Nursing home bed
Credit: Stokkete / Shutterstock

State lawmakers from both parties expressed interest in adopting more ambitious mandatory minimum staffing requirements at Connecticut nursing homes during a Tuesday hearing on new regulations from the Department of Public Health.

The agency heard testimony on its proposed regulations during a morning hearing in Hartford. The regulations were required under a 2021 law, which tasked DPH with raising the minimum number of direct care hours in state nursing homes from 1.9 hours per resident each day to at least three hours per day.

Among those to testify were Reps. Jane Garibay, D-Windsor, and Mitch Bolinsky, R-Newtown. Both serve in leadership positions on the legislature’s Aging Committee and voiced support for more rigorous staffing requirements. 

Bolinsky stated the committee planned to pass a 4.1-hour requirement during next year’s session. 

“We are planning to legislate it to 4.1 hours in the 2024 session,” he said. “Personal care for our residents is not a luxury, it’s a necessity and the neglect that we see and the stories that we hear about people that are dying tragically, it’s completely real.”

Tuesday’s hearing included some of those stories. Monroe resident Nancy Sorge grew emotional as she recounted the recent death of her mother at a facility, which she said lacked adequate staff to administer proper care to her mother. 

“The reality of the whole thing is my mom should have died with dignity, the way she was supposed to die, not the way she did die and I will continue to advocate,” Sorge said. “Things need to change. They need to get more people in.”

State lawmakers considered but ultimately declined to pursue a 4.1-hour requirement during this year’s session. On Tuesday, Garibay, a co-chair of the Aging Committee, recalled representatives of the long term care industry reporting that many nursing homes already staff above the current 3.0-hour requirement. 

“Why is it such a hard push to get to 3.0? We should be higher,” Garibay said. “We have to take care of our elderly. We can not forget them.”

During the hearing, industry representatives largely did not object to the three-hour requirement but they did object to how the DPH regulations plan to calculate the requirement. The new regulations define which types of employees count toward the minimum hours to include only licensed nurses and certified nurse aides who are engaged in direct health care services.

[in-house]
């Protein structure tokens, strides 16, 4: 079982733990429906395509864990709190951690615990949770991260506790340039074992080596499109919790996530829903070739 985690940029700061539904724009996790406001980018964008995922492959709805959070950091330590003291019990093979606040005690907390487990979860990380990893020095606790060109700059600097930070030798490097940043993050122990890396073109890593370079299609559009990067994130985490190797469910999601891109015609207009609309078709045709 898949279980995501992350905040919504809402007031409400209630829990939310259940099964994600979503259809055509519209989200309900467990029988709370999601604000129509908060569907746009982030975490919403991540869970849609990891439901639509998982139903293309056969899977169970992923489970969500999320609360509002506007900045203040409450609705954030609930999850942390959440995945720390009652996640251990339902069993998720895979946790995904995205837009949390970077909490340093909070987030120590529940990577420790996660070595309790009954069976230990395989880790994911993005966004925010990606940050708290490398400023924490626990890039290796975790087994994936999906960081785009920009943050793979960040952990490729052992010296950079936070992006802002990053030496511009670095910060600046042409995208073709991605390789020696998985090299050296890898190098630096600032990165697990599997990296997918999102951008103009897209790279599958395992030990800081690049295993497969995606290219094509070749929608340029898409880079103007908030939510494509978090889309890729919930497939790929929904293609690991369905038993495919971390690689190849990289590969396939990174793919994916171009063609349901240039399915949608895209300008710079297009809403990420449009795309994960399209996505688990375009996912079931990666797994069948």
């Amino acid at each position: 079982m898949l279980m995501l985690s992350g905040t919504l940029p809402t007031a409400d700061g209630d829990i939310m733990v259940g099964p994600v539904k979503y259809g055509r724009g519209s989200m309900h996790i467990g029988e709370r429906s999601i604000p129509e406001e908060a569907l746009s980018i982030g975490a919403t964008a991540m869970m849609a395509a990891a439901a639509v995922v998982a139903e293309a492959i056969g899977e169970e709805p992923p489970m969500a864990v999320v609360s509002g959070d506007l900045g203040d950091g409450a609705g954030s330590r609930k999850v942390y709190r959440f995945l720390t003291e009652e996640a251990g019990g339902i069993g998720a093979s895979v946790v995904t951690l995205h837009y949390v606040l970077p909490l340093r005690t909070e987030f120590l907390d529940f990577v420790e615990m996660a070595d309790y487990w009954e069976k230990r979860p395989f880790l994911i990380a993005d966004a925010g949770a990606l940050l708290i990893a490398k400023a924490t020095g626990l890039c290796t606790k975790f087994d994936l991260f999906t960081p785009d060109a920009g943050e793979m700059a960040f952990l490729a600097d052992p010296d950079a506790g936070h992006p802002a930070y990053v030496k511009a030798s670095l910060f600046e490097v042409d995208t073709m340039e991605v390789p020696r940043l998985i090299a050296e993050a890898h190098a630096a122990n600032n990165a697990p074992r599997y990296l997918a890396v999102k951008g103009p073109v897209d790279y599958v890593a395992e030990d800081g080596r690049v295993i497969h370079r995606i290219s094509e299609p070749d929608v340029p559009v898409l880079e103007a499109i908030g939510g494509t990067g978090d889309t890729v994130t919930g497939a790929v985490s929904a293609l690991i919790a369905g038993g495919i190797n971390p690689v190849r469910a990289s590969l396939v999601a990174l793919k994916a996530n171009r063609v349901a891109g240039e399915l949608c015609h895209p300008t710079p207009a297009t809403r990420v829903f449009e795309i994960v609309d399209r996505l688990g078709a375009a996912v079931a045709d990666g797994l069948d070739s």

“The proposed regulations creating separate minimum staffing ratios are not authorized by statute,” Mag Morelli, president of LeadingAge Connecticut, said. “In fact, the legislature considered but rejected these categories and modeled the fiscal impact of the minimum staffing legislation on a 3.0 minimum staffing ratio without these breakout categories.” 

Others told the agency that Connecticut did not have enough qualified nurses to allow nursing homes to meet the requirements of the new standard as they were drafted by DPH.

“If the staff are not currently or readily available in the workforce, there’s no way providers can meet that mandate,” Curtis Rodowicz, administrator at Colonial Health & Rehab, said. “Is the state securing a pool from outside of Connecticut that providers can utilize to fill vacancies? Is the military being called in to backfill the vacancies?”

Meanwhile, state Long Term Care Ombudsman Mairead Painter applauded the department for separating nursing staff in the calculation of the minimum hours, saying that the industry had previously counted certain non-nursing positions toward the requirement. 

“As a result, many residents are still not receiving the care they need, leading to adverse health outcomes and decreases in quality of care,” Painter said. “This is not dietary, physical therapy and does not include recreation and social work. These individuals help support residents in their daily life and other goals but do not provide for direct care.”

Susan Bilansky, a long term care resident at the Hebrew Home in West Hartford, said staffing shortages hindered the ability of nursing home residents to socialize, attend activities and feel like part of a community. The shortages hit individuals who require more intensive care even harder, she said. 

“When there are not enough staff in the building, these individuals are less likely to get help getting out of bed, getting showered or getting assistance in the bathroom,” Bilansky said. “These are not uncommon things to hear and there is so much more than that.”

Anna Doroghazi, associate director of advocacy and outreach at the Connecticut AARP, applauded the 3.0-hour requirement as a step in the right direction. 

“We know that the challenges associated with staffing are real but despite these challenges it is important to require staffing levels that appropriately support the health and safety and dignity of residents as well as the residents who care for them,” Doroghazi said.